Finley: Upton shows the courage to compromise
Digging in is easy. Compromise takes courage.
You might not know it from his low-key demeanor, but Fred Upton is one of the most courageous politicians in Washington. The Republican congressman from St. Joseph has stepped away from his “Build the Wall”-chanting GOP colleagues and is searching for a consensus that will finally end these embarrassing government shutdown debates.
Don’t misunderstand — he supports the security wall along the nation’s southern border, and notes that most Democrats who are now resisting President Donald Trump’s demand have previously voted for one.
“But when you have a divided government, both sides have to give in a little bit,” says Upton, in his 17th term in Congress. “It’s got to be reciprocal. The president has to do a little more. So do (House Speaker Nancy) Pelosi and the Democrats. We’re not there yet. But it’s coming.”
When, Upton can’t say. But when it does, he expects his Problem Solvers group will have played a major role. The group of roughly 50 House members is divided equally between Republicans and Democrats and is committed to ending gridlock.
They’re a small fraction of the 435-member House, but they’re gaining influence and serve as a counterweight to the chamber’s hard-right and hard-left caucuses. The price of membership is a promise to vote as a bloc if 75 percent of the group agree on a solution.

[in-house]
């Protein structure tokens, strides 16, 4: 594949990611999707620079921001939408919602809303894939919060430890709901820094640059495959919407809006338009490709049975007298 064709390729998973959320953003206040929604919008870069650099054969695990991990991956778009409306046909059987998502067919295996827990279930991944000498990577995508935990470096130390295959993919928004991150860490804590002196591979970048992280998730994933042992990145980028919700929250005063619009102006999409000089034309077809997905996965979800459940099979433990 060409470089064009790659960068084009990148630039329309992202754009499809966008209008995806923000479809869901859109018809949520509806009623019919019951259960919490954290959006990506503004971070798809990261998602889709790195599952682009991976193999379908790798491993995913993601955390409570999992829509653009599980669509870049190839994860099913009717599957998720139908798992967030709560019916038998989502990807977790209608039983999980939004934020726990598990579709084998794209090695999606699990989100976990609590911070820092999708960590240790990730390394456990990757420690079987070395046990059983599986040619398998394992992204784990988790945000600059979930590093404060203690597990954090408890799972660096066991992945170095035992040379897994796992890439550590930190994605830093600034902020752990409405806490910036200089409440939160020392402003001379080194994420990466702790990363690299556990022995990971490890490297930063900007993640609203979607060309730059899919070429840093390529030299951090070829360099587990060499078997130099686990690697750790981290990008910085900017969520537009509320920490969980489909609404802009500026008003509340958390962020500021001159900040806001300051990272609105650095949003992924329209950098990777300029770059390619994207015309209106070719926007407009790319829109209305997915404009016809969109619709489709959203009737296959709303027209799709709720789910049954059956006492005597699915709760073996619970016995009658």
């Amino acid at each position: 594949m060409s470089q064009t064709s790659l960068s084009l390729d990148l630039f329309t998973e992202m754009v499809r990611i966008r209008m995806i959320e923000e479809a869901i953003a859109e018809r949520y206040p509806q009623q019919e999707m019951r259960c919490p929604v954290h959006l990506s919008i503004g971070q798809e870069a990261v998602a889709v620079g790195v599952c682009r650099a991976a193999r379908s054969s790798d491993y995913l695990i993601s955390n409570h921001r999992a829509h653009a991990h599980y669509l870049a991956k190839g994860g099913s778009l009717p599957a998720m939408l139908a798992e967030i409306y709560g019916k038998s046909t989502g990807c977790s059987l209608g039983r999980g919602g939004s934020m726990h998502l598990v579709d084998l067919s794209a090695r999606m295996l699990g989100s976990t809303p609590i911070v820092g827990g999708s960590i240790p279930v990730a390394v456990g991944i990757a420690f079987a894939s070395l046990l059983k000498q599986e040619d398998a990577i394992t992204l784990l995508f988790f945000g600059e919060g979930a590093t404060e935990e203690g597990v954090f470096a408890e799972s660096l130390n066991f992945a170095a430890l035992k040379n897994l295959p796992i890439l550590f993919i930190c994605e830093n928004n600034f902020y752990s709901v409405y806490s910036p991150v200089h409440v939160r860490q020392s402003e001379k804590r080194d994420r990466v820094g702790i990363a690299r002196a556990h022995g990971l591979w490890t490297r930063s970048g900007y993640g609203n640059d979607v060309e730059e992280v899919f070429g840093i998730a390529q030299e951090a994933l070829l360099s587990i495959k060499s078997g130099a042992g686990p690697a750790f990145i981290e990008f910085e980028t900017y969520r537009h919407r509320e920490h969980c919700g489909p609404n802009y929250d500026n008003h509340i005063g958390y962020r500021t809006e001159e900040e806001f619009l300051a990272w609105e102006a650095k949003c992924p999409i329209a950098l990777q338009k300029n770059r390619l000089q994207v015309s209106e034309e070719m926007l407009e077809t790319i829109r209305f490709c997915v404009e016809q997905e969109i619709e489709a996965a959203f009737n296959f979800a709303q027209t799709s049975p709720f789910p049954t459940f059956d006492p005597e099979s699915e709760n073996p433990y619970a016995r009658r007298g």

“Sixty members can swing a vote one way or the other,” Upton says.
The Problem Solvers, which includes Upton’s congressional soulmate, Democratic Rep. Debbie Dingell of Dearborn, were called to the White House last week to offer input on a deal.
Upton was encouraged with Trump’s offer to exchange immigration reforms for wall funding, though he knew it wouldn’t be the final bargain.
“It was an opening, and that’s what we need,” he says. “I’m hoping things are starting to break a little bit.”
Upton was one of only 10 Republicans who voted for a clean bill to restart the government offered by Pelosi. In turn, 10 Democrats broke with their party leaders to support a GOP proposal to restore paychecks to government workers who are on the job during the shutdown. They did so knowing that breaking ranks risks consequences from rabid political bases who keep their representatives in line with threats of primary challenges.
“I don’t buy that this gets you a primary,” says Upton. “People expect us to work together.”
That’s what Upton and Dingell are doing on a number of bills to provide relief to the unpaid government workers, including one that would end the absurdity that non-essential employees who were sent home can get unemployment benefits, but those still on the job without paychecks can’t.
Though Trump announced Friday an interim deal to end the shutdown, both sides need to agree on a deal to fund the government long-term. And Upton and the precious few in Congress who have the courage to compromise keep pushing their leaders toward a middle ground.
“We’re having discussions every day, including weekends,” he says. “We’re trying to piece together a fabric that will get things open again.”
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